April 2015, I went on low cut out of the anger that my permed hair refused to grow. However, when my natural hair started to grow, it was hard to keep up. I did not imagine it to be as thick and difficult to comb through as it turned out. Because it was short in the first few months, whenever I would do braids or twisting, it would get rough quickly. I wasted a lot of money and hair products trying to make it presentable, then I resulted to Jheri curls, as an alternative to perming. The Jheri curls looked good at first but soon, my hair started falling off just like it did with perming. It was at that point that I decided to grow my natural hair permanently.
What fascinates me the most about natural hair is the way it shrinks when washed or if damp. At that moment, it is all soft, comb-able, and adorable. It took me a few experiments, a couple of You-Tube videos and bad-hair-days to learn how to treat my hair well, make it comfortable and manageable. The best thing I do is plait my hair into sections and apply oil to it when it is still wet. The moment it dries (if left unplaited), it becomes the little devil that you don’t want to touch. It hurts, sometimes so much that I am tempted to consider cutting it again or perming.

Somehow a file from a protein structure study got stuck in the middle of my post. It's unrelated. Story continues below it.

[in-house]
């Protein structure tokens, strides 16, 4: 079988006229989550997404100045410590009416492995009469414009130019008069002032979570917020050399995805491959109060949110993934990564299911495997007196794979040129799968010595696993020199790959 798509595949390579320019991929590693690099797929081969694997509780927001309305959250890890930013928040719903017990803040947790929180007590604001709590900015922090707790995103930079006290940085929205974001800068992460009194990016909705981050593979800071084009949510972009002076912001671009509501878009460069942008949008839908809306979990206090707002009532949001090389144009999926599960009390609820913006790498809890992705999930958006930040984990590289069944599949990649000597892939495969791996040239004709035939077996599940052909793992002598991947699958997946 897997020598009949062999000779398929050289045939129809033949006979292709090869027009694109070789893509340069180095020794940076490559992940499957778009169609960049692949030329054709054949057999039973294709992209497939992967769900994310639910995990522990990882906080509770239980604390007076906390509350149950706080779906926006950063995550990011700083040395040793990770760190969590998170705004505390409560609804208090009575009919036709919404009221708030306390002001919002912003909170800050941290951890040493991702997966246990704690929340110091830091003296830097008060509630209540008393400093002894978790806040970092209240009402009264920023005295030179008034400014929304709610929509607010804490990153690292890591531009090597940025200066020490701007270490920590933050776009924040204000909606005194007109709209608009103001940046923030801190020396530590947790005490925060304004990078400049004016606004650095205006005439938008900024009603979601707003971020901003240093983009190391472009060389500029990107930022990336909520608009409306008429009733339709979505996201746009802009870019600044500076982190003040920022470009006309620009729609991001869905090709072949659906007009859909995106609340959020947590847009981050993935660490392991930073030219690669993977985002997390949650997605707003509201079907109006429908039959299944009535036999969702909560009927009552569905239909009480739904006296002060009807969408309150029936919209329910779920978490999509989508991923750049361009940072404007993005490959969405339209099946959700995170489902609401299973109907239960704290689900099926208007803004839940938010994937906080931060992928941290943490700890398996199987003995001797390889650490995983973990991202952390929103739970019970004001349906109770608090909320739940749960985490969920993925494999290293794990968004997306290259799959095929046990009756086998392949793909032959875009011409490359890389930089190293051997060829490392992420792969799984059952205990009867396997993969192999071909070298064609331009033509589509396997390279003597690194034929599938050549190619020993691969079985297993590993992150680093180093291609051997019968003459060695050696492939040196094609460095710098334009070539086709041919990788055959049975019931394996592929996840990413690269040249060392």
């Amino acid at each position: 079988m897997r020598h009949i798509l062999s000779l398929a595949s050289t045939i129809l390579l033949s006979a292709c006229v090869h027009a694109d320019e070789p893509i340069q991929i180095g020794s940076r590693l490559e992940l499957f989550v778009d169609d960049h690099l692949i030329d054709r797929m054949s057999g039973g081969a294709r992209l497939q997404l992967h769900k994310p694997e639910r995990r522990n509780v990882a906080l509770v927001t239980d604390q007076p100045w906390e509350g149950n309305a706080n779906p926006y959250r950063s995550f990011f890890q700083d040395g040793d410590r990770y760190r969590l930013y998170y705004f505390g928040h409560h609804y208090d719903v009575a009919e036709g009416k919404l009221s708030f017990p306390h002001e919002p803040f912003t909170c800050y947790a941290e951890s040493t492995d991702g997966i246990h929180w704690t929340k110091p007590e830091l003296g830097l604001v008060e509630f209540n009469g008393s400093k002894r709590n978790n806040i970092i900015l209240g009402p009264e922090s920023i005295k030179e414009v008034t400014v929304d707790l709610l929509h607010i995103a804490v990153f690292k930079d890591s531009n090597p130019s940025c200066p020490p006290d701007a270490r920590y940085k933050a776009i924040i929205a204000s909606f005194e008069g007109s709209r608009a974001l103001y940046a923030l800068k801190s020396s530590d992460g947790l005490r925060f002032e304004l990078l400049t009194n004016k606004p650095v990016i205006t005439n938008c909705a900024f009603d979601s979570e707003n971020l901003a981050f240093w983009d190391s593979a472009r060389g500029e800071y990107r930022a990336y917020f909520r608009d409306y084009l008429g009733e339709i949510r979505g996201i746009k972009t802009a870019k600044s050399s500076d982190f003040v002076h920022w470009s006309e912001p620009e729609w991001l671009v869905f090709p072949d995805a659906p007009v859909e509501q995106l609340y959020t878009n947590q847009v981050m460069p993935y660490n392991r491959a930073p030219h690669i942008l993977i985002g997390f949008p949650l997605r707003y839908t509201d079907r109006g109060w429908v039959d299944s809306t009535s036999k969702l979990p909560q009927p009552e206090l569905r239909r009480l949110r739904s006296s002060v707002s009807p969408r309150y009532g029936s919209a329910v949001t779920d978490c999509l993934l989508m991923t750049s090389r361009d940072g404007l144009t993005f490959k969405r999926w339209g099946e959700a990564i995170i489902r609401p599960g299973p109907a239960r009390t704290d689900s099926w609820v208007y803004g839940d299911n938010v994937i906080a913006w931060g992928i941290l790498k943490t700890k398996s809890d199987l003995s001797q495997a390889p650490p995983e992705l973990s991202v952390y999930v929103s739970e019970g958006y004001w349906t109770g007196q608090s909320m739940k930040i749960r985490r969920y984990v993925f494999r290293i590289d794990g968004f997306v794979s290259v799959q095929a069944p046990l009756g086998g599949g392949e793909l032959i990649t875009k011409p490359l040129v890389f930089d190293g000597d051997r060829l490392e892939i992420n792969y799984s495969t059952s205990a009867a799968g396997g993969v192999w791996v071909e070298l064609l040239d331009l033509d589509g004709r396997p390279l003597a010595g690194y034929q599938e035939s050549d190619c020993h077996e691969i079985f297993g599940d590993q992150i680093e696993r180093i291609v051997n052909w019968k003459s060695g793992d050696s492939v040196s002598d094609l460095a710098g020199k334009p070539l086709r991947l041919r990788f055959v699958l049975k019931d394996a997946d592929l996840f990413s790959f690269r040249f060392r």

I recently bought hair rollers and I am still learning to work with it. I am learning how to style my natural hair instead of doing braids or any other hairstyle to tame it. I will say that my hair means a little too much to me, now, unlike before. It makes me more cautious of how I treat myself and it forces me to spend more time with myself. Until I started keeping my natural hair, I did not know that kinky hair was a political statement. I was not aware of how much it could make me a different individual. I was also not attentive of how much hair could be a form of art until now.
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